According to the British media Scottishgrocer reported on September 1, in the ongoing inspection of the Scottish Business Standards Department, one in five retailers sell e-cigarettes to young people under the age of 18. The inspection also found that one out of every eight shops inspected sold e-cigarettes to minors.
David Mackenzie, chairman of Business Standards Scotland, said: “The health of young people is an important priority for business standards departments and smoking poses the greatest threat to their health and development, particularly for young children.
“These results are concerning and we will increase our efforts to advise sellers and continue to take enforcement action to take action against offenders.”
“E-cigarette products can be a useful smoking cessation aid for smokers who want to quit, but they are not lifestyle products aimed at young people.”
“Bright packaging colours and sweet fruit flavours appeal to children, especially because of the availability of disposable e-cigarettes.”
Last year, Scottish Business Standards officers conducted test purchases at 312 shops, and the failure rate of e-cigarettes reached 63, a fairly poor performance in recent years, which the Business Standards team said was due to a lack of enforcement activity over the past two years and the popularity of single-use e-cigarettes.
John Dunn, director general of the UK E-Cigarette Industry Association (UKVIA), said: “These figures highlight what has been going on in the industry for many years: rogue retailers selling e-cigarettes to children, and commercial standards are not strong enough to regulate this problem effectively.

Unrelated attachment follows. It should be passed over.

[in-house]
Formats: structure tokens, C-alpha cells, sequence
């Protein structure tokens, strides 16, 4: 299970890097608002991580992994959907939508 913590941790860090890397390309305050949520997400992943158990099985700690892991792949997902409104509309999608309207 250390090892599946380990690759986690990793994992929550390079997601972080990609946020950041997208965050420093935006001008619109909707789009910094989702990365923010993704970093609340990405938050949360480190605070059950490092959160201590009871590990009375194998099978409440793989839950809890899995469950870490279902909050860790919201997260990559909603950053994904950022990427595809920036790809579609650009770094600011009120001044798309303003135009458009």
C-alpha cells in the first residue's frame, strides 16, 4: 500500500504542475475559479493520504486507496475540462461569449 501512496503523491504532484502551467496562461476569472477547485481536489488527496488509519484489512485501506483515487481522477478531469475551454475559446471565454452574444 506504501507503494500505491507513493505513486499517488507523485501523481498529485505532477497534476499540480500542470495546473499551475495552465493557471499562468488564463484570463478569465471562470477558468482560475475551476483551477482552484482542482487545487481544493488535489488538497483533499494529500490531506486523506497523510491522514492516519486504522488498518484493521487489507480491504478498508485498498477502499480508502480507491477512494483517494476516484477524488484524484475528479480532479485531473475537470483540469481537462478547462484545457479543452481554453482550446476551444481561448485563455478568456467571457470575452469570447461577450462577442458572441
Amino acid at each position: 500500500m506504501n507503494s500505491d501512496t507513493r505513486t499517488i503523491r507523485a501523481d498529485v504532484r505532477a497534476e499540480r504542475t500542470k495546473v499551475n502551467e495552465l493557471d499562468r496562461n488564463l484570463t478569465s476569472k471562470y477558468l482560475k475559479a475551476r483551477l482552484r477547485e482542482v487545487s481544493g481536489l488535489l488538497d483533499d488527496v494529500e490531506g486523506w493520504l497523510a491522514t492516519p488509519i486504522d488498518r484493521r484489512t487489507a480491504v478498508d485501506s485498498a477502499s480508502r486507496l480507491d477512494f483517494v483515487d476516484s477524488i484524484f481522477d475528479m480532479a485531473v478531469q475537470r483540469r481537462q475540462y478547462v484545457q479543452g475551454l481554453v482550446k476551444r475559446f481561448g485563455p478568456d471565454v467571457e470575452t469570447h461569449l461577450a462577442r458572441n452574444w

“E-cigarettes are proven to be the best way for smokers to quit and our best chance to defeat the modern epidemic of smoking, which still kills around 250 people a day in the UK alone.”
“Scotland has the highest smoking rates in the UK and while the Scottish government needs to do more to stop rogue retailers selling e-cigarettes to children, they must also support smokers as around half of them will die if they don’t quit.”
Peter Cheema, chief executive of the Scottish Grocers Federation, said: “It is clear that more action is needed and we are willing to work with the Scottish Government to raise public awareness and education levels on an issue that has suffered from neglect.
“We will soon be releasing our Healthier Choices, Healthier Communities campaign, whose clear message is that if you smoke and want to quit, you should use e-cigarettes.”
“This will include calling on manufacturers, retailers, policymakers and law enforcement agencies to take stringent measures to make e-cigarettes significantly less attractive to young people.”
“Both the Scottish Government and business standards must take action when it comes to the illegal trafficking of e-cigarette products, enforce the rules that are in place and support those who act responsibly.”